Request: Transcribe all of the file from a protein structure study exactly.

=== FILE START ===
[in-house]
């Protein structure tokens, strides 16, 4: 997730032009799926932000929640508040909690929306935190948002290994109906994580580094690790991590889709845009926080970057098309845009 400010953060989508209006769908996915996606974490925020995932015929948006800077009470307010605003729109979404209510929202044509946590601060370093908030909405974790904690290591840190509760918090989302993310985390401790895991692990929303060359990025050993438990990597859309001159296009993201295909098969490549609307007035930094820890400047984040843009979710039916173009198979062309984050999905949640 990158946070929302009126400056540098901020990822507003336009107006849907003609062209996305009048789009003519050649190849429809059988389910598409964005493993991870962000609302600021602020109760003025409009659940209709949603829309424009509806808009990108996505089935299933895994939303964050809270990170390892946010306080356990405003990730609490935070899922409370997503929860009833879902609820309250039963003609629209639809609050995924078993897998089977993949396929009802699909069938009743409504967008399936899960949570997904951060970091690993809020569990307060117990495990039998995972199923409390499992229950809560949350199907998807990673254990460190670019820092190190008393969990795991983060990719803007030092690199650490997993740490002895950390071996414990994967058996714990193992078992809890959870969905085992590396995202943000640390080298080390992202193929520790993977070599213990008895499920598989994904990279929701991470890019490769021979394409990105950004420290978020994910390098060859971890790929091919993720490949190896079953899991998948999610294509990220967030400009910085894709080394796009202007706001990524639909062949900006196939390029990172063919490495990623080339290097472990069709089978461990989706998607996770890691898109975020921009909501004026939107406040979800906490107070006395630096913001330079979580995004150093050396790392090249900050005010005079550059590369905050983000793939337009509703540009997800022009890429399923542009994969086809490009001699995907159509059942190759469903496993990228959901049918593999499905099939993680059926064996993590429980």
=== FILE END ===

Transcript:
[in-house]
């Protein structure tokens, strides 16, 4: 997730032009799926932000929640508040909690929306935190948002290994109906994580580094690790991590889709845009926080970057098309845009 400010953060989508209006769908996915996606974490925020995932015929948006800077009470307010605003729109979404209510929202044509946590601060370093908030909405974790904690290591840190509760918090989302993310985390401790895991692990929303060359990025050993438990990597859309001159296009993201295909098969490549609307007035930094820890400047984040843009979710039916173009198979062309984050999905949640 990158946070929302009126400056540098901020990822507003336009107006849907003609062209996305009048789009003519050649190849429809059988389910598409964005493993991870962000609302600021602020109760003025409009659940209709949603829309424009509806808009990108996505089935299933895994939303964050809270990170390892946010306080356990405003990730609490935070899922409370997503929860009833879902609820309250039963003609629209639809609050995924078993897998089977993949396929009802699909069938009743409504967008399936899960949570997904951060970091690993809020569990307060117990495990039998995972199923409390499992229950809560949350199907998807990673254990460190670019820092190190008393969990795991983060990719803007030092690199650490997993740490002895950390071996414990994967058996714990193992078992809890959870969905085992590396995202943000640390080298080390992202193929520790993977070599213990008895499920598989994904990279929701991470890019490769021979394409990105950004420290978020994910390098060859971890790929091919993720490949190896079953899991998948999610294509990220967030400009910085894709080394796009202007706001990524639909062949900006196939390029990172063919490495990623080339290097472990069709089978461990989706998607996770890691898109975020921009909501004026939107406040979800906490107070006395630096913001330079979580995004150093050396790392090249900050005010005079550059590369905050983000793939337009509703540009997800022009890429399923542009994969086809490009001699995907159509059942190759469903496993990228959901049918593999499905099939993680059926064996993590429980």